Concert Review: Haskell & JoLee Cooley
Last week, I had a remarkable and rare opportunity to see former Cathedrals pianist Haskell Cooley and his wife JoLee – in my home town, no less. They sang a mixture of classic songs and songs they’d written:
- Newborn Feeling (instrumental)
- Where Could I Go (instrumental)
- Showers of Blessing
- The Old Account
- Jesus is a Waymaker Warmaker
- He’s Everything to Me
- In Gloryland – a song they’d written
- Nothing is Impossible with God – ditto
- If I Had a Hundred Lives – ditto
- How About Your Heart – Haskell introduced this by saying it was one of the prettiest songs he’d ever heard. This intrigued me, since, perhaps due to my primary familiarity with the song being the Blackwood Brothers’ full-blast power rendition, I’d never thought of it as a “pretty song.” But it was prettier than I was expecting.
- Medley – ? / I’ll Fly Away / He Touched Me / ? / When the Saints go Marching In
- Happy Rhythm – JoLee, who played bass guitar throughout much of the night, played a bass guitar solo on this song, to the delight of the audience. Her style of bass guitar picking made me think of someone who had been quite tentative about it years ago, but has been playing for so long that most of that has worn off.
- When I Need Someone to Talk To
- Giddyup Mule – This was a novelty song that either Haskell or JoLee wrote. Surprisingly, it got the strongest response of the night—it moved the audience from laughter in one verse to tears in another, and a rousing (but not standing) ovation at the end. (The audience didn’t stand all night, but it just wasn’t the style of music where you’d expect to stand.)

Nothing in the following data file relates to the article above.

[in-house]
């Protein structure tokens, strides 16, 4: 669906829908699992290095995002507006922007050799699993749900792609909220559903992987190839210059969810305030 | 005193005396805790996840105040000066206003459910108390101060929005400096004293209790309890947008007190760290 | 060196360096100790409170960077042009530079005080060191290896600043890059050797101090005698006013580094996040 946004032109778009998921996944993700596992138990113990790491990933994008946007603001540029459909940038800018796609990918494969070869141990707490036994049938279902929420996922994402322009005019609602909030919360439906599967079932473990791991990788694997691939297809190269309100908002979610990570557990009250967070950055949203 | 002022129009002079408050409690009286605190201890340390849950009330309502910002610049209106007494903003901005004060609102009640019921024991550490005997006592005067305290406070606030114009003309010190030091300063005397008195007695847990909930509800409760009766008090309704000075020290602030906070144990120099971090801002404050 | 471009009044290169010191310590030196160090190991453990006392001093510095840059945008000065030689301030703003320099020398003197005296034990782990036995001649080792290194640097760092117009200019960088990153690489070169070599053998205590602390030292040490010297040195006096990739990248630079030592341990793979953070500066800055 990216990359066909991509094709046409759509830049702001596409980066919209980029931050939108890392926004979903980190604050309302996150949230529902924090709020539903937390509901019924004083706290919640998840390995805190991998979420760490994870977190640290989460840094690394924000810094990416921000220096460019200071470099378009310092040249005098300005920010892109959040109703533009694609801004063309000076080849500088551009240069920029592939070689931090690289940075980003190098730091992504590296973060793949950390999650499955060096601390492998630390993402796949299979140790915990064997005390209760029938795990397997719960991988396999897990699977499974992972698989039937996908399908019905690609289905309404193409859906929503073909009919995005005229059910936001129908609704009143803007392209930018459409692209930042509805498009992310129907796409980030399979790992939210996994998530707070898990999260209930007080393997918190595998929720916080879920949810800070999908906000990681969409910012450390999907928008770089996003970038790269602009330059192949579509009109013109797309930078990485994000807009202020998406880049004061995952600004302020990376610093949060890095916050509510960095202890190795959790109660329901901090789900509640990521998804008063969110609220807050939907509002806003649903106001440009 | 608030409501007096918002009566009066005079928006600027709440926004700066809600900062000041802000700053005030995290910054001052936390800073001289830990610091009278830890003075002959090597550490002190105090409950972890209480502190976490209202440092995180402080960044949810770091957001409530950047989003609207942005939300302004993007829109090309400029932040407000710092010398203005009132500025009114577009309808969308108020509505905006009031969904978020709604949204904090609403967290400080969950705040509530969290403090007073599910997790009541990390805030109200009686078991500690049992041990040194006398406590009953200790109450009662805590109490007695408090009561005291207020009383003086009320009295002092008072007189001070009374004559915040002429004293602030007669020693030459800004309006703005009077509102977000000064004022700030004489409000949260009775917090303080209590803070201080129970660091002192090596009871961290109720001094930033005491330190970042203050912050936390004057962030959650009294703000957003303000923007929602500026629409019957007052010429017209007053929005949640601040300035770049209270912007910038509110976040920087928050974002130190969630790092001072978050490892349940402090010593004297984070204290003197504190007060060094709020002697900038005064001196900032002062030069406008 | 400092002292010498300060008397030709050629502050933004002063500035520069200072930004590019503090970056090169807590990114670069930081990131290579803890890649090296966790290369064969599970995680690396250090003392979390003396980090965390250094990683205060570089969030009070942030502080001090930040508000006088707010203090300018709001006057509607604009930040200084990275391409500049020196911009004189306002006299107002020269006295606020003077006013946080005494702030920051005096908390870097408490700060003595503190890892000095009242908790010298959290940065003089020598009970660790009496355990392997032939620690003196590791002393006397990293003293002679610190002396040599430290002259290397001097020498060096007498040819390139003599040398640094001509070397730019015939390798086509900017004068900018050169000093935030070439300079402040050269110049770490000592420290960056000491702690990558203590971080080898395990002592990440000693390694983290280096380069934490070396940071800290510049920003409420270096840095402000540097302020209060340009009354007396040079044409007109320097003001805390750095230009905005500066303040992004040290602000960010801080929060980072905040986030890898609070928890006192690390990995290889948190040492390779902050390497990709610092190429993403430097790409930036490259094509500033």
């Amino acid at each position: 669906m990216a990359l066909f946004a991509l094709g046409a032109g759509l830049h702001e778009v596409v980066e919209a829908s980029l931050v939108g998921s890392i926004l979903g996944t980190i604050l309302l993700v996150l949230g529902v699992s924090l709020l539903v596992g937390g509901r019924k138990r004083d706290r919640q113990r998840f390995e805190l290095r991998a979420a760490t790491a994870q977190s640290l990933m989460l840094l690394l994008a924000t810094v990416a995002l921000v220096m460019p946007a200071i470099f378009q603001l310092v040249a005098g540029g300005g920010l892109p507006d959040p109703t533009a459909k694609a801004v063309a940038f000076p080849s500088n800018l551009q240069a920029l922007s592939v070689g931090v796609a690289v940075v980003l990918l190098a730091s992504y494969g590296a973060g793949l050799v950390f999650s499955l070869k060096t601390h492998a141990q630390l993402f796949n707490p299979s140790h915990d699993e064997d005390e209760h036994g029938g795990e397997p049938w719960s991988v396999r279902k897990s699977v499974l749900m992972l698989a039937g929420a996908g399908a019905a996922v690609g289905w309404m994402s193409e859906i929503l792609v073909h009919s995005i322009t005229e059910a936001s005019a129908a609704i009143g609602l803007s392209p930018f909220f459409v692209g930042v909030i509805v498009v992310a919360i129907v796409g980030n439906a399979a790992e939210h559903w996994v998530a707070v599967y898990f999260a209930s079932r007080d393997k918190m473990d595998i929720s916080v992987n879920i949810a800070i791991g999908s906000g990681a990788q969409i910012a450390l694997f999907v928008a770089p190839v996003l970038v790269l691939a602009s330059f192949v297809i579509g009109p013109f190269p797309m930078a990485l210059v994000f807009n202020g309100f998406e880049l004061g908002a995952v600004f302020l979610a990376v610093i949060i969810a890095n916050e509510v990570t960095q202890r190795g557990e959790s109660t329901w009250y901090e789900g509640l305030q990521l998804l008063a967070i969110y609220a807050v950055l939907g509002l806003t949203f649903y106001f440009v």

- Glory For You
- Smooth Sailing
- Singing Easy – written by Haskell or JoLee
- Someone to Talk To – ditto
The concert had a relaxed pace; Haskell would play a classic and then ask if anyone in the audience knew the title. It was at a small Freewill Baptist church (though not one with screaming throughout the songs, unlike other FWB churches at which I’ve attended concerts).
Haskell Cooley played for the Cathedrals from 1974-1979, then left to sing with his wife and children. Though the children have grown up and come off the road, thirty-one years later, they are still singing together. This is genuinely (as other groups claim, with varying levels of accuracy) “Gospel music as it used to be sung” – dominant vocals, all-live instrumentation, and speakers at a far from overpowering level. If classic Gospel is your cup of tea, and they come to your area, don’t miss them.
For more Southern Gospel news and commentary—follow our RSS feed or sign up for our email updates!
Comment Rules: Keep comments positive, constructive, and on topic. Don't attack or belittle groups or fellow posters. (Move off-topic discussions to our open threads.)